Who are some well-known Quorans who keep getting passed over for top writer?

Not merging this question, but:

Laura Hale’s answer to Who is the most followed/viewed/prolific Quoran that has never been awarded Top Writer?

A disproportionately Indian list, no matter what your criteria (and Laura Hale goes through several). Her criteria do not factor in being passed over several times running; Laura?

What does the oldest translation say: was the Son Of God a Carpenter or a Stonemason?

I’ll register some confusion at Robert Semple’s answer that it’s a day labourer; I’ve read Crossan too, and I don’t remember that.

I’m not disputing it; Crossan is pretty dense.

What’s stuck in my head is what the Jesus Seminar decided (and Crossan was a prime move behind it, but not the only one): they were inclined towards interpreting it as “builder”, because of the number of building references in Jesus’ parables and sayings (capstone, not a stone upon a stone, etc).

Note that the Greek word used in the Gospels, tektōn, shows up in English: archi-tect (literally chief tektōn), tectonics.

If the King James Bible is the only valid version, where does that leave non English translations?

I’ve tried to reword the question to what OP Sam Rizzardi intended (“what do King James Only proponents think…”); but QCR knows what he intended out of the question better than OP does, clearly. *sigh*

There are different flavours of King James Only, as explained at King James Only movement – Wikipedia. Not all versions hold that KJV is divinely inspired, and most are opposed to modern textual scholarship (moving away from the Textus Receptus for the Greek); they would find allies in the Greek Orthodox church. In most versions, KJO says nothing about languages outside of English.

Going through the flavours.

  • “I Like the KJV Best”. Likes it for style, doesn’t actually make any big theological claims. Indifferent to other languages.
  • “The Textual Argument”. Prefers the older redactions of the Greek and Hebrew texts that the KJV used. Would be fine with e.g. the Vulgate for the same reason.
  • “Received Text Only”. Thinks the older redactions of the Greek and Hebrew texts are providentially selected. Again, would be fine with e.g. the Vulgate for the same reason.
  • “The Inspired KJV Group”. Holds that the KJV translation itself was divinely inspired. Does not necessarily say that translations into other languages might not be divinely inspired; though I assume they don’t expend a lot of energy exploring that possibility.
  • “The KJV As New Revelation”. Holds that the KJV translation supersedes the original Greek and Hebrew themselves, because it is literally a new revelation from God. Would therefore reject all other translations, unless they are translations from the KJV direct. Called Ruckmanism after Peter Ruckman.

Where does it leave non-English translations? #1 doesn’t care. #2–#3 wants them to be textually conservative. #4 is agnostic about them (though it would at minimum expect them to be textually conservative as well). #5 rejects them.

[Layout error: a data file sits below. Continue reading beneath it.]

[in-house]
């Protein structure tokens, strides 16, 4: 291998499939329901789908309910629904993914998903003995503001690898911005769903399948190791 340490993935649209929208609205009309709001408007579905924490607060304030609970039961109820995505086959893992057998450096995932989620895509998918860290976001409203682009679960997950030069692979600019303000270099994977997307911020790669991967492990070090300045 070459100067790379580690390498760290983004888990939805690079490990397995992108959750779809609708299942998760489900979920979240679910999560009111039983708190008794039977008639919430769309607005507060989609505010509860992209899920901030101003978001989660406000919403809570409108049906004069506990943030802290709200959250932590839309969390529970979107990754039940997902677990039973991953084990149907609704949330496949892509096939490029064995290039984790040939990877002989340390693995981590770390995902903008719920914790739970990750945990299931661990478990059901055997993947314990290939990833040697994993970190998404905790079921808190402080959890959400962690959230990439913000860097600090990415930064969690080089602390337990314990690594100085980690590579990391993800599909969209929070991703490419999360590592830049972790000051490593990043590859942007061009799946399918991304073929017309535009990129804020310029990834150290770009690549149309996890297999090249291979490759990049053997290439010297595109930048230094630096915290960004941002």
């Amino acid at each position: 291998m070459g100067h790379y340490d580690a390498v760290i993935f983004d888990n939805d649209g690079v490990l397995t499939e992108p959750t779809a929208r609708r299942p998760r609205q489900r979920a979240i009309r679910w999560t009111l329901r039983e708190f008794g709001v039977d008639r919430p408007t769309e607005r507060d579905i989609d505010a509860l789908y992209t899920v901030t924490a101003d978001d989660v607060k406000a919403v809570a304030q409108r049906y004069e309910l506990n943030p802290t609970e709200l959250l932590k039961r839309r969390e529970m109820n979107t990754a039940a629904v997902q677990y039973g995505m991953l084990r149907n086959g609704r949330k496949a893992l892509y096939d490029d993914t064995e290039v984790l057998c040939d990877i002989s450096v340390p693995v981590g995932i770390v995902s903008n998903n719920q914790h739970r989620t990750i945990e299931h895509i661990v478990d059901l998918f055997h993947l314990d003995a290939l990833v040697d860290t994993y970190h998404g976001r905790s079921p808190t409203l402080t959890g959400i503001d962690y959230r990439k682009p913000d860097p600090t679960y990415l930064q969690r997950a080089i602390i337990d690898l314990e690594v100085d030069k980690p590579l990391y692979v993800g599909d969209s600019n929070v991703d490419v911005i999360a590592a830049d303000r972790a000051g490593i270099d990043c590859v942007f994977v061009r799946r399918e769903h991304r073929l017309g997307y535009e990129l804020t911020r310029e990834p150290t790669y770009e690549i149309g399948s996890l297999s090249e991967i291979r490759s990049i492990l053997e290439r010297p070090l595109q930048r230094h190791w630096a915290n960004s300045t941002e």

Why is the carol “peace on earth and good will to all men”, when the Luke 2:14 says “to men of good will”?

OP, but I’m answering a question raised elsewhere by Zeibura S. Kathau.

Luke 2:14? The source of the confusion is a manuscript variant.

Δόξα ἐν ὑψίστοις θεῷ καὶ ἐπὶ γῆς εἰρήνη ἐν ἀνθρώποις εὐδοκία[ς].

The version I as a Greek grew up with has “good will” in the nominative, εὐδοκία. “Peace on earth, among people good will.” That’s Erasmus’ text, which is the established Greek Orthodox text (the Receptus).

It kinda looks odd, and modern editions of the Greek go instead with the genitive reading in manuscripts, which is also what the Vulgate has: people of good will, hominibus bonae voluntatis.

The wording “good will to all men” comes from someone looking at the old Receptus Greek text.

Which is what the King James did: Glory to God in the highest, and on earth peace, good will toward men.

What’s interesting is what contemporary English translations do with the genitive of εὐδοκία:

  • NIV: and on earth peace to those on whom his favor rests.
  • RSV: and on earth peace among men with whom he is pleased.
  • The Message: Peace to all men and women on earth who please him

See what’s happened there? The contemporary interpretation is that it’s people of Good Will alright; but it’s not their own Good Will. It’s God’s Good Will. People in God’s eudokia.

Why Turkey doesn’t form a Turkic Union instead of joining the European Union?

Mehrdad, I feel bad when I pass on A2As from you that I can’t answer. I can’t answer this either, but let’s analyse this.

Why was the EU formed? Really, for political reasons: with the hope that a closer financial, and then political union between France and Germany would prevent World War III. That agenda has in fact been embraced by a lot of people, who really do think of themselves now as European in Europe. It’s also been implemented very arrogantly, but that’s another discussion.

The exclusion of Turkey is probably a mistake, but if you’re going to build a United States of Europe, you do need a foundation of cultural commonality. I prefer to regard cultural commonality as a family resemblance kind of thing: the German and the Turk have nothing in common, but the Greek and the Turk have a lot more in common. But the deciding vote isn’t the Greek’s. (And the Greek’s vote for yes is not so much out of affection for the neighbour, as it is a “keep your enemies close” thing. Sorry.)

So. What about the Turkic Council that User-13062983365168259472 mentions?

It exists, but it is mainly cultural, it is not political or financial.

Culturally, Pan-Turkism is already a success; you don’t need a structure to teach people they are Turkic, the way the EU needed to teach people they are Europeans.

Politically? Erdoğan can influence Turkic nations without needing to resort to a formal arrangement; a formal arrangement would probably bind him into consensus too much, and make Turkey a primus inter pares, rather than what he’s likelier to prefer.

Economically? You’ve heard the arguments already: Turkey is doing very well, and the other Turkic nations would need Turkey more than Turkey needs them.

So I’m guessing that’s why.

But Mehrdad, I now have to ask you an indelicate question.

If there is a Turkic Union…

… what does Iranian Azerbaijan do? 🙂